In fact the order of growth classifications are so important they've

led to enormous amount of research in recent years and just talk briefly about

that now. So there is, life is a little bit more complicated than pointed out in

the last example and one problem is that the inputs can cause the performance of

the algorithm to vary widely. So often we have to think about different ways of

analyzing the algorithm depending on the input. So, the running time is going to be

somewhere between the best case and the worst case. Best case is the lower bound

on cost it. It provides something that the running time is going to be bigger than

that always or not less than that and then there's the worst case which is the most

difficult input. If we analyze that then we can guarantee that the running time in

the algorithms not going to be bigger than that. And then in a lot of situations we

might consider our input to be random. Well we need to, someway to model, what we

mean by random for the problem that we're solving but there is a lot of situations

where we can do that and then we have a way to predict performance even when the

input might vary widely. So for example for 3-sum, it's kind of always the same.

With the tilde notation, the only variability in that algorithm is the

number of times the counter is incremented and that's in low order terms so it

doesn't need to chew up in our analysis. For binary search it's, you might find the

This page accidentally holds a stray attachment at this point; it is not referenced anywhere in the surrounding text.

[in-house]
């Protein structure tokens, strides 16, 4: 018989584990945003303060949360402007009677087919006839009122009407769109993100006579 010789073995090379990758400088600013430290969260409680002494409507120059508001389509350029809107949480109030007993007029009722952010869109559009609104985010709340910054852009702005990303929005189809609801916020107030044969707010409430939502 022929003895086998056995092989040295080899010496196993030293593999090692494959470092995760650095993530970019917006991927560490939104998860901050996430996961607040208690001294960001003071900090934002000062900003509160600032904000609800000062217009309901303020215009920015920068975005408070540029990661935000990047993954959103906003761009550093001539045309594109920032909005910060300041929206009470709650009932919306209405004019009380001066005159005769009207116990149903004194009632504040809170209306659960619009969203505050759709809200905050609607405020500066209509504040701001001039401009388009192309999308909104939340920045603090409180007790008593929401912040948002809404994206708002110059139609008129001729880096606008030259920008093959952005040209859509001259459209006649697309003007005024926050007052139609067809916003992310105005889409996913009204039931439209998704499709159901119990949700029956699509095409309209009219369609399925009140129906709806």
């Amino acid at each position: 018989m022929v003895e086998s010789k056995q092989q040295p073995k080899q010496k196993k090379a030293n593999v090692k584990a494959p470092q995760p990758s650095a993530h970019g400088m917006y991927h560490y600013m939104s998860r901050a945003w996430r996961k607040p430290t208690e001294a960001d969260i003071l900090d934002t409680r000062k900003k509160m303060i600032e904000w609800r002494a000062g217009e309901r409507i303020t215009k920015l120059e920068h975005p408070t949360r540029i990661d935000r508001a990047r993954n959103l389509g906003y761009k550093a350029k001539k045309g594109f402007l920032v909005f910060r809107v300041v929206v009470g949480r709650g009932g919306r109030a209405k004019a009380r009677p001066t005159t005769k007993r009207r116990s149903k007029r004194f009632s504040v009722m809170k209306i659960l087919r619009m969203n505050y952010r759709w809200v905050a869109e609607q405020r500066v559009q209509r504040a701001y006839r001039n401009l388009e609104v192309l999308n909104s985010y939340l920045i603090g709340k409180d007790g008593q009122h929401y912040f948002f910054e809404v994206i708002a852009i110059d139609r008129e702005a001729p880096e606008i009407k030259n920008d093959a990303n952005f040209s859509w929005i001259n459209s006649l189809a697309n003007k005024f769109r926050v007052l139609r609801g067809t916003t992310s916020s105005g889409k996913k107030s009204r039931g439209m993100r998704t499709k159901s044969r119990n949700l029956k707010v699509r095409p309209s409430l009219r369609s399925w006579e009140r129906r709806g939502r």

thing right away in which case is constant time and we can show that the average and

the worst case are both lg based two(N). There's other, in another examples that be

much more variability even. So, we have this different types of analysis depending

on the input. And but the question is, what about the actual problem that the

client is trying to solve? So we have to understand that two in order to be able to

understand performance of the algorithm. And there's two approaches that are, or

successful in this. One is to design for the worst case. Just to make sure that

your algorithm are, always runs quickly and that's definitely ideal. Another is

to, if you can't do that is to randomize and then depend on some kind of

probabilistic guarantee and we'll see examples of both of these as we go through

the course. Now, those kinds of considerations, you know the idea of order

of growth leads to discussion of, what's called, what I call the theory of

algorithms. And here our goals are, we have a problem to solve like solve the

3-sum problem and we want to know how difficult it is. We want to find the best

algorithm for solving that problem. The approach that the computer scientist use

for this is to try to suppress as many details as possible in the analysis. And

so just analyze the running time to or within a constant factor. That's what

order of growth is getting at and also I want to, not worry about the input model

at all. And so we focused on worst case design and we can talk about performance

of algorithms just in turn of the order of growth and it's actually possible, it's